COMMENTARY

Tamoxifen Prevents Breast Cancer: Worth a Chat With Patients

Lidia Schapira, MD

Disclosures

February 23, 2015

Tamoxifen for Prevention of Breast Cancer: Extended Long-term Follow-up of the IBIS-I Breast Cancer Prevention Trial

Cuzick J, Sestak I, Cawthorn S, et al
Lancet Oncol. 2015;16:67-75

Study Summary

IBIS-I was a randomized controlled trial that enrolled premenopausal and postmenopausal women 35-70 years of age between 1992 and 2001, who were considered to be at an increased risk of developing breast cancer, and randomly assigned them to receive tamoxifen or placebo for 5 years. The study enrolled over 7000 women. This publication reports the results after a median follow-up of 16 years.

There were 601 breast cancers reported, 251 (7.0% of the 3579 patients) in the tamoxifen group and 350 (9.8% of the 3575 patients) in the placebo group. The risk of developing breast cancer was similar in both groups between years 0-10 and after 10 years. The greatest reduction in risk was seen in invasive ER-positive breast cancer and noninvasive cancer (ductal carcinoma in situ), but no effect was noted for ER-negative breast cancer.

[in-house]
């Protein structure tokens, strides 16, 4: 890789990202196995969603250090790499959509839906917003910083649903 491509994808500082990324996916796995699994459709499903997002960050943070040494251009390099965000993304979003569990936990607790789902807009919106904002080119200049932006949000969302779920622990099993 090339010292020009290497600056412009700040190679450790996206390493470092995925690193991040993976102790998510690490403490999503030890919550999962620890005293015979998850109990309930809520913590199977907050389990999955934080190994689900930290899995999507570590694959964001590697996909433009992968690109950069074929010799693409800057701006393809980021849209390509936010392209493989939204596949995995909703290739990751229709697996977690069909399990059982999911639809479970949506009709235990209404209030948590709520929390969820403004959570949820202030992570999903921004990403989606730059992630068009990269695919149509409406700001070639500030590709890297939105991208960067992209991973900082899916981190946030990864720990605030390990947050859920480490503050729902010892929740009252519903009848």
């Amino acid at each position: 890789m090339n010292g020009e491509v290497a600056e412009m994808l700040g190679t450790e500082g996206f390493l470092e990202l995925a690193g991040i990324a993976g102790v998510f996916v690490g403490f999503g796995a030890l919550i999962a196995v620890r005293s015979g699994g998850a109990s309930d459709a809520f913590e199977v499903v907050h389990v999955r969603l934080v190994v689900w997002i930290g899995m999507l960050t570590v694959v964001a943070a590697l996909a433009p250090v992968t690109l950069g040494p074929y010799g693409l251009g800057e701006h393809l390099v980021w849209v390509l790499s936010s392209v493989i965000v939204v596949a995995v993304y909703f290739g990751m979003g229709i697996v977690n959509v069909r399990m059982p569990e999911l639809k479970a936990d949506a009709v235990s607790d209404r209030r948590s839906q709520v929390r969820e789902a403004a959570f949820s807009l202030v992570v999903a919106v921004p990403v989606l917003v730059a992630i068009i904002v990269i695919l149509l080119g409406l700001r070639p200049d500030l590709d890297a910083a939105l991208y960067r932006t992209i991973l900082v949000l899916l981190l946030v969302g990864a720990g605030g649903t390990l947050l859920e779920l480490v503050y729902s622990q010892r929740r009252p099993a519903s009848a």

The results show that tamoxifen offers a very long period of protection after treatment cessation, lending further support to its use as an agent to reduce breast cancer risk in selected populations.

Viewpoint

Four previous randomized controlled trials[1,2,3,4] have shown that tamoxifen can reduce the risk ER-positive breast cancer in the first 10 years of follow-up. This important IBIS-I study confirms that the benefit is extended for more than 10 years, especially in reducing risk for invasive ER-positive cancers. The authors calculate that 22 women need to be treated for 5 years to prevent one breast cancer in the next 20 years. The profile of side effects and toxicities is identical to those reported previously.

Abstract

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